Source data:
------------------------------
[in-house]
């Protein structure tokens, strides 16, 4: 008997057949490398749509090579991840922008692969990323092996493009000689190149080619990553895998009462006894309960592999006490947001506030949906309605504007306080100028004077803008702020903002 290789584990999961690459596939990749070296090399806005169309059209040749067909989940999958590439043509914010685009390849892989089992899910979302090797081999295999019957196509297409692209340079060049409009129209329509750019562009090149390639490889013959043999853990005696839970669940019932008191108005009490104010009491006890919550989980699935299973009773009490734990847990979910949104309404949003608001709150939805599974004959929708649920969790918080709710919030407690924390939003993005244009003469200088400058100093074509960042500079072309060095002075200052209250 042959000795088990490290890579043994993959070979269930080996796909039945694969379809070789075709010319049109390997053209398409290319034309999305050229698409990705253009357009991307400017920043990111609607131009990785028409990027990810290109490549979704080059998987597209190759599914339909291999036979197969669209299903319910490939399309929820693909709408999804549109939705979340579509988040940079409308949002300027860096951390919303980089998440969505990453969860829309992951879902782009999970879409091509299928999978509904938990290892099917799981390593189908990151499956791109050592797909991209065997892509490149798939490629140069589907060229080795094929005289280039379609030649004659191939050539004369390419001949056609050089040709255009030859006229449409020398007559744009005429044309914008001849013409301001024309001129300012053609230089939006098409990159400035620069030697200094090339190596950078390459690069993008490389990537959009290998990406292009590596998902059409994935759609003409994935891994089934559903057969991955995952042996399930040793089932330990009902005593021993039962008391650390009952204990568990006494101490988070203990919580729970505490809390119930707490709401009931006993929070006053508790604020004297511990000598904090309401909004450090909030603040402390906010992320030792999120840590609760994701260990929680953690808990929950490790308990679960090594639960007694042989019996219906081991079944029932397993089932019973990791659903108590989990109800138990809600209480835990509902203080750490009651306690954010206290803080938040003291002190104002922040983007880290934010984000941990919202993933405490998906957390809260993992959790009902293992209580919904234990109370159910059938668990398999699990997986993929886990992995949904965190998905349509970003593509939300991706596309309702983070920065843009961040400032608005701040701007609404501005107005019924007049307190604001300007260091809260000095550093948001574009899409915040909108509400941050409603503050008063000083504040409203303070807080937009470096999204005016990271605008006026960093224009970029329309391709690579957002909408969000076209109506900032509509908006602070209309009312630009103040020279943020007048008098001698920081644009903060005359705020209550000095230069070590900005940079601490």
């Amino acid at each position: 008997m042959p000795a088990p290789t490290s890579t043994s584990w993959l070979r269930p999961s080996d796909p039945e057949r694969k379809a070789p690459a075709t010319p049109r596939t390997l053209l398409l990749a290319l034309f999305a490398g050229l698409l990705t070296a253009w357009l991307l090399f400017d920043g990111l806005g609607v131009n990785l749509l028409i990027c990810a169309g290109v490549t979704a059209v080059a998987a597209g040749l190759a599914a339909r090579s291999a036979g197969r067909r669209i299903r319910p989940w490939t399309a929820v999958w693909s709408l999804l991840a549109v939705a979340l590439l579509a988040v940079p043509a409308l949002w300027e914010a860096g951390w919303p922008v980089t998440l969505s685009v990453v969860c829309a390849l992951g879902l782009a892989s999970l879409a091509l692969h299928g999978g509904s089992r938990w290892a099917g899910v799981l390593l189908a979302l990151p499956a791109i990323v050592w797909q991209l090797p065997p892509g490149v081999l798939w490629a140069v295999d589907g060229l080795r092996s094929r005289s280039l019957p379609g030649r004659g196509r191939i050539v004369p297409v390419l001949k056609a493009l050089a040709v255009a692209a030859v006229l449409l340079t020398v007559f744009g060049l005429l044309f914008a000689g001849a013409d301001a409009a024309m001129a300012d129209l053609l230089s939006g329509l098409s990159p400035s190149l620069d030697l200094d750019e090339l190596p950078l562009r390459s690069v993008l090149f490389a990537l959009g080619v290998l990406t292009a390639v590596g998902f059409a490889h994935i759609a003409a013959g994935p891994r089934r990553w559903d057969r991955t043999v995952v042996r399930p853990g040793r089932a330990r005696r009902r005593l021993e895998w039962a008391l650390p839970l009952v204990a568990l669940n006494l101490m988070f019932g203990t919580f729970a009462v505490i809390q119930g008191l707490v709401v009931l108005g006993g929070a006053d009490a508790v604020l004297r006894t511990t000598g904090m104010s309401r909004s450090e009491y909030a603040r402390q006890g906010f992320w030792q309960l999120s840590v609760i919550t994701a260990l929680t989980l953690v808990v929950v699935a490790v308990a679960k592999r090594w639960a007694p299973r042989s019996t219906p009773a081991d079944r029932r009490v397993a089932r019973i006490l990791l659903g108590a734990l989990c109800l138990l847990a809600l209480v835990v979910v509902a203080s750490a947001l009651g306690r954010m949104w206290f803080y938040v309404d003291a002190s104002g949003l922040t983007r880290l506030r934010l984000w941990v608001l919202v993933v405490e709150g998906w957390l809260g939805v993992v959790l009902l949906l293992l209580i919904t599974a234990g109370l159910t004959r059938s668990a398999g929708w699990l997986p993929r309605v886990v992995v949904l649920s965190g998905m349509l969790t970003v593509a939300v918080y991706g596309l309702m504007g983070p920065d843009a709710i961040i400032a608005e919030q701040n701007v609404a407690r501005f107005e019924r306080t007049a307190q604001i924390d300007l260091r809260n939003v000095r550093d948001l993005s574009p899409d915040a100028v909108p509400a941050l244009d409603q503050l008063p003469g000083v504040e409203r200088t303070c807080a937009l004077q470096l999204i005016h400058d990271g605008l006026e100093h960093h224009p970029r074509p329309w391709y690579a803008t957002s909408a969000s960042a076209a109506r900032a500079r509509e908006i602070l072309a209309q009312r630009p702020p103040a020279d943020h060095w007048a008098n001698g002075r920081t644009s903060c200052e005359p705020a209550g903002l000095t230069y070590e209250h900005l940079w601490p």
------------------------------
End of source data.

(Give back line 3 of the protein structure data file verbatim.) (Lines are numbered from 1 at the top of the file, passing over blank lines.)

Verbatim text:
């Amino acid at each position: 008997m042959p000795a088990p290789t490290s890579t043994s584990w993959l070979r269930p999961s080996d796909p039945e057949r694969k379809a070789p690459a075709t010319p049109r596939t390997l053209l398409l990749a290319l034309f999305a490398g050229l698409l990705t070296a253009w357009l991307l090399f400017d920043g990111l806005g609607v131009n990785l749509l028409i990027c990810a169309g290109v490549t979704a059209v080059a998987a597209g040749l190759a599914a339909r090579s291999a036979g197969r067909r669209i299903r319910p989940w490939t399309a929820v999958w693909s709408l999804l991840a549109v939705a979340l590439l579509a988040v940079p043509a409308l949002w300027e914010a860096g951390w919303p922008v980089t998440l969505s685009v990453v969860c829309a390849l992951g879902l782009a892989s999970l879409a091509l692969h299928g999978g509904s089992r938990w290892a099917g899910v799981l390593l189908a979302l990151p499956a791109i990323v050592w797909q991209l090797p065997p892509g490149v081999l798939w490629a140069v295999d589907g060229l080795r092996s094929r005289s280039l019957p379609g030649r004659g196509r191939i050539v004369p297409v390419l001949k056609a493009l050089a040709v255009a692209a030859v006229l449409l340079t020398v007559f744009g060049l005429l044309f914008a000689g001849a013409d301001a409009a024309m001129a300012d129209l053609l230089s939006g329509l098409s990159p400035s190149l620069d030697l200094d750019e090339l190596p950078l562009r390459s690069v993008l090149f490389a990537l959009g080619v290998l990406t292009a390639v590596g998902f059409a490889h994935i759609a003409a013959g994935p891994r089934r990553w559903d057969r991955t043999v995952v042996r399930p853990g040793r089932a330990r005696r009902r005593l021993e895998w039962a008391l650390p839970l009952v204990a568990l669940n006494l101490m988070f019932g203990t919580f729970a009462v505490i809390q119930g008191l707490v709401v009931l108005g006993g929070a006053d009490a508790v604020l004297r006894t511990t000598g904090m104010s309401r909004s450090e009491y909030a603040r402390q006890g906010f992320w030792q309960l999120s840590v609760i919550t994701a260990l929680t989980l953690v808990v929950v699935a490790v308990a679960k592999r090594w639960a007694p299973r042989s019996t219906p009773a081991d079944r029932r009490v397993a089932r019973i006490l990791l659903g108590a734990l989990c109800l138990l847990a809600l209480v835990v979910v509902a203080s750490a947001l009651g306690r954010m949104w206290f803080y938040v309404d003291a002190s104002g949003l922040t983007r880290l506030r934010l984000w941990v608001l919202v993933v405490e709150g998906w957390l809260g939805v993992v959790l009902l949906l293992l209580i919904t599974a234990g109370l159910t004959r059938s668990a398999g929708w699990l997986p993929r309605v886990v992995v949904l649920s965190g998905m349509l969790t970003v593509a939300v918080y991706g596309l309702m504007g983070p920065d843009a709710i961040i400032a608005e919030q701040n701007v609404a407690r501005f107005e019924r306080t007049a307190q604001i924390d300007l260091r809260n939003v000095r550093d948001l993005s574009p899409d915040a100028v909108p509400a941050l244009d409603q503050l008063p003469g000083v504040e409203r200088t303070c807080a937009l004077q470096l999204i005016h400058d990271g605008l006026e100093h960093h224009p970029r074509p329309w391709y690579a803008t957002s909408a969000s960042a076209a109506r900032a500079r509509e908006i602070l072309a209309q009312r630009p702020p103040a020279d943020h060095w007048a008098n001698g002075r920081t644009s903060c200052e005359p705020a209550g903002l000095t230069y070590e209250h900005l940079w601490p």